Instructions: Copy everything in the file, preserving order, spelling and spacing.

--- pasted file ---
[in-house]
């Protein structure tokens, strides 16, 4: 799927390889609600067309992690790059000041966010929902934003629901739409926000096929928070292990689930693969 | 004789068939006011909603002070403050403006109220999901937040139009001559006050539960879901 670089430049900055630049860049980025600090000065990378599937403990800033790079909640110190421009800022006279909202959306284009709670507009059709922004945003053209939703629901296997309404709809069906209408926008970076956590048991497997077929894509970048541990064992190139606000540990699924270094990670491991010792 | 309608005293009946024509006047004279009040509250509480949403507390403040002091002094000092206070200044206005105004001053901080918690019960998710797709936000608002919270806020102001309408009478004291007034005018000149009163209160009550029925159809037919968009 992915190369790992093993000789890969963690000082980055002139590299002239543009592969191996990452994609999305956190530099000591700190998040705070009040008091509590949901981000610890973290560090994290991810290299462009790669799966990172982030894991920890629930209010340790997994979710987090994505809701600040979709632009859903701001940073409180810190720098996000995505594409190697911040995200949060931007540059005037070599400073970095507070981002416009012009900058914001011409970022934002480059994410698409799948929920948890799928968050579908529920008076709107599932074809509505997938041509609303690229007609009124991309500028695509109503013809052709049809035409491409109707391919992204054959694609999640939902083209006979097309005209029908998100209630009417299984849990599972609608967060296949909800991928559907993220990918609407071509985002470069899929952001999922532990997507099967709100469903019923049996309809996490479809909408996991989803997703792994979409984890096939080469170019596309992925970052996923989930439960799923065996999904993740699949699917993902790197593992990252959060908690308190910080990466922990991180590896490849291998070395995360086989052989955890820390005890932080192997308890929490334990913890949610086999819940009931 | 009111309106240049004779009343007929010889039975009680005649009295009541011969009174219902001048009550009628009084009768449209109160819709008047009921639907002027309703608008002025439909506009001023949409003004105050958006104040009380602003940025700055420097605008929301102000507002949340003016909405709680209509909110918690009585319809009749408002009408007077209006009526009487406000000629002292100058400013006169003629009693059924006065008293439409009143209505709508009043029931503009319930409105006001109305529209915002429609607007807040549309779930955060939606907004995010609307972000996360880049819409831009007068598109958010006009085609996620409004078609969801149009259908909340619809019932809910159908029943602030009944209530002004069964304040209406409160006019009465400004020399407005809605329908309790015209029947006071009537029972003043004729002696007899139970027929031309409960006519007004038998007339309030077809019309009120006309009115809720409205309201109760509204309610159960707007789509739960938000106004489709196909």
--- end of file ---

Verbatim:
[in-house]
């Protein structure tokens, strides 16, 4: 799927390889609600067309992690790059000041966010929902934003629901739409926000096929928070292990689930693969 | 004789068939006011909603002070403050403006109220999901937040139009001559006050539960879901 670089430049900055630049860049980025600090000065990378599937403990800033790079909640110190421009800022006279909202959306284009709670507009059709922004945003053209939703629901296997309404709809069906209408926008970076956590048991497997077929894509970048541990064992190139606000540990699924270094990670491991010792 | 309608005293009946024509006047004279009040509250509480949403507390403040002091002094000092206070200044206005105004001053901080918690019960998710797709936000608002919270806020102001309408009478004291007034005018000149009163209160009550029925159809037919968009 992915190369790992093993000789890969963690000082980055002139590299002239543009592969191996990452994609999305956190530099000591700190998040705070009040008091509590949901981000610890973290560090994290991810290299462009790669799966990172982030894991920890629930209010340790997994979710987090994505809701600040979709632009859903701001940073409180810190720098996000995505594409190697911040995200949060931007540059005037070599400073970095507070981002416009012009900058914001011409970022934002480059994410698409799948929920948890799928968050579908529920008076709107599932074809509505997938041509609303690229007609009124991309500028695509109503013809052709049809035409491409109707391919992204054959694609999640939902083209006979097309005209029908998100209630009417299984849990599972609608967060296949909800991928559907993220990918609407071509985002470069899929952001999922532990997507099967709100469903019923049996309809996490479809909408996991989803997703792994979409984890096939080469170019596309992925970052996923989930439960799923065996999904993740699949699917993902790197593992990252959060908690308190910080990466922990991180590896490849291998070395995360086989052989955890820390005890932080192997308890929490334990913890949610086999819940009931 | 009111309106240049004779009343007929010889039975009680005649009295009541011969009174219902001048009550009628009084009768449209109160819709008047009921639907002027309703608008002025439909506009001023949409003004105050958006104040009380602003940025700055420097605008929301102000507002949340003016909405709680209509909110918690009585319809009749408002009408007077209006009526009487406000000629002292100058400013006169003629009693059924006065008293439409009143209505709508009043029931503009319930409105006001109305529209915002429609607007807040549309779930955060939606907004995010609307972000996360880049819409831009007068598109958010006009085609996620409004078609969801149009259908909340619809019932809910159908029943602030009944209530002004069964304040209406409160006019009465400004020399407005809605329908309790015209029947006071009537029972003043004729002696007899139970027929031309409960006519007004038998007339309030077809019309009120006309009115809720409205309201109760509204309610159960707007789509739960938000106004489709196909």